By Rob Natelson
A version of this essay was first published by the Epoch Times on January 25, 2021.
For over 80 years, Americans who love their country have been fighting a defensive political battle to preserve the values and traditions that made our country great. But we have suffered one defeat after another. Incremental successes have been washed away in the tide, like sand castles on the sea shore.
This is the lesson we have learned from participating in federal politics. As I wrote in an earlier essay in this series, “In the federal political game, we always have to start on our own two-yard line and run the football uphill. The other side starts on our 20 and runs downhill. The referee (i.e., the mainstream media) calls every real or imaged penalty against our side and rarely calls one on the opposition.”
That’s accurate as far as it goes. But here’s the rest: If we do happen to get possession of the ball, we are allowed one down while the other side gets six.
That’s why in laying out agenda items in this series I have limited myself to four that state legislatures can accomplish alone, thereby wiring around Congress. Most state lawmakers still remain receptive to traditional, productive Americans in a way that Congress is not.
This essay outlines the fourth, and most important, agenda item. This is to enshrine corrective reforms in the U.S. Constitution. Experience shows that constitutional amendments have lasting power that other restraints—including laws and provisions in the original Constitution—do not possess.
The American Founders were not superhuman, but they were very wise. They understood that the day might come when the federal government exceeded and abused its powers and the electoral system failed to remedy the problems. So they inserted an additional remedy in the Constitution: the amendment process.
We usually think of constitutional amendments as responses to changed conditions. But the founding generation recognized we can use amendments to cure constitutional drafting defects, resolve constitutional disputes, overrule bad Supreme Court decisions, and restrain federal power.
And the founding generation did more than recognize this. They actually did it.
In 1791, they adopted the First through Eighth amendments of the Bill of Rights. The goal was to prevent abuses that might arise in the otherwise-lawful use of federal powers. At the same time, they added the Ninth and Tenth Amendments to clarify limits on federal authority. In early 1795, they ratified the Eleventh Amendment to reverse an overreaching Supreme Court decision. Less than a decade later, they added the Twelfth Amendment to correct a constitutional drafting issue.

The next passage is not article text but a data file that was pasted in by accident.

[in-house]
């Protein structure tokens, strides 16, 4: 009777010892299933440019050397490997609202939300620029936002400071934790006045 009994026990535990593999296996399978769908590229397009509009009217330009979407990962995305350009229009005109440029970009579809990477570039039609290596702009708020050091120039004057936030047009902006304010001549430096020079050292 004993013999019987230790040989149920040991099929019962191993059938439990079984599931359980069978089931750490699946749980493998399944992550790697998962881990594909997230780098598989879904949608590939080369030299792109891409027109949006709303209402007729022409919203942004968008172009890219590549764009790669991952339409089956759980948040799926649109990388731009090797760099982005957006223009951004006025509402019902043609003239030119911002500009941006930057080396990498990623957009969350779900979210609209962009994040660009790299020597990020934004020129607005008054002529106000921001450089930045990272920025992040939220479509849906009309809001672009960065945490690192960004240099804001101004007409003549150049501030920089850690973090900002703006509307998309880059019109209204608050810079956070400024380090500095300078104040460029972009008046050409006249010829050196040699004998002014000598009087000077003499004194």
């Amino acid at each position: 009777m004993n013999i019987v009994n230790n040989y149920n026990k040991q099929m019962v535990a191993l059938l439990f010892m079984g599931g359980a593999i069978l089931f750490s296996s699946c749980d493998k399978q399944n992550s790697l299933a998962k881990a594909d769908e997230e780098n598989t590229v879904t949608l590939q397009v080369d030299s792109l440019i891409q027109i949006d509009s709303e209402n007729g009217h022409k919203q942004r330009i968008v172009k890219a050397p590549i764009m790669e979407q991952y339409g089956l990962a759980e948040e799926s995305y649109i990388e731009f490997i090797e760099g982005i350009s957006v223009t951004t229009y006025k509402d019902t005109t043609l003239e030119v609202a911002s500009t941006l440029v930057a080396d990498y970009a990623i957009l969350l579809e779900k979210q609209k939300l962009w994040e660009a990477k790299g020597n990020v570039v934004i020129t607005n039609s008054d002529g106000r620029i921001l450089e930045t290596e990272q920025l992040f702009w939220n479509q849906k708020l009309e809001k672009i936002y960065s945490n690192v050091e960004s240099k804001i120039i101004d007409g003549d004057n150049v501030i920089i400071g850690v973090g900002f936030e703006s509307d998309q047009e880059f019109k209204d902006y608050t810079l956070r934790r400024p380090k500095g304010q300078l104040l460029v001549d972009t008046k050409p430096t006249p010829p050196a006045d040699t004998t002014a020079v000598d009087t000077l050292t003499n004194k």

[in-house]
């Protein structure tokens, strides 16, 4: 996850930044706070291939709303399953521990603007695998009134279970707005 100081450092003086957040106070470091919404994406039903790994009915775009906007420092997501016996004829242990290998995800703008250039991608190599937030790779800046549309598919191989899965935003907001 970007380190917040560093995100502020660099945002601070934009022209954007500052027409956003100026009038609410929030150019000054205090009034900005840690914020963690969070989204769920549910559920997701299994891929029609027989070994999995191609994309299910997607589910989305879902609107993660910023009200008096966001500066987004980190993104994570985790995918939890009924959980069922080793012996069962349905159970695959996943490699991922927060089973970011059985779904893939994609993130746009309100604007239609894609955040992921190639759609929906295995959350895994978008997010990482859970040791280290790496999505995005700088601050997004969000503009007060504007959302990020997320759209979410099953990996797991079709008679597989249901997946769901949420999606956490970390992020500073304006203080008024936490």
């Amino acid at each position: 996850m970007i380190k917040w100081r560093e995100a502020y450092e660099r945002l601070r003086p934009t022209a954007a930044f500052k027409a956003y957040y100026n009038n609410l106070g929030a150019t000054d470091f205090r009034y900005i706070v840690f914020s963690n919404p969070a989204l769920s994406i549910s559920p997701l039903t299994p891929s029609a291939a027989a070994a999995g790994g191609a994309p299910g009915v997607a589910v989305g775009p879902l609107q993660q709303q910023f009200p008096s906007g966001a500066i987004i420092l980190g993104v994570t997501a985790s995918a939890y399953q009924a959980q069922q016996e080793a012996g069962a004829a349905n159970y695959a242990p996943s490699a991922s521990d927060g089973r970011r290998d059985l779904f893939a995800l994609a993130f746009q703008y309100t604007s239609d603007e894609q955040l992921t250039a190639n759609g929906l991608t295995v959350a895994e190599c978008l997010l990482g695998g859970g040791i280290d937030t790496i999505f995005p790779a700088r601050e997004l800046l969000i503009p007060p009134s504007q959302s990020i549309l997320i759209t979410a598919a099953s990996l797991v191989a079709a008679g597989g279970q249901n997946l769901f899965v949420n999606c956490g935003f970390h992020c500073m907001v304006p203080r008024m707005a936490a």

All of those amendments have had major historical impact. Today all but the Ninth retain at least some force.
In subsequent years, Americans have used the constitutional amendment process to institutionalize other reforms: abolishing slavery, protecting minorities from state oppression, ensuring women can vote, and imposing term limits on the President.
Each of these amendments was ratified by the requisite three quarters of the states. Before they could be ratified, however, they had to be proposed. In each case, Congress proposed them. But that was back when the necessary two thirds of each house of Congress still had some sense of honor.
Today, however, Congress is abusive. It revels in its power. And as an entity, it is mendacious: Despite repeated promises over many years, Congress still refuses to propose amendments favored by towering majorities of the American people. These include amendments requiring a balanced budget except in genuine emergencies, imposing term limits on members of Congress and on the Supreme Court, and curbing undemocratic and unfair regulations.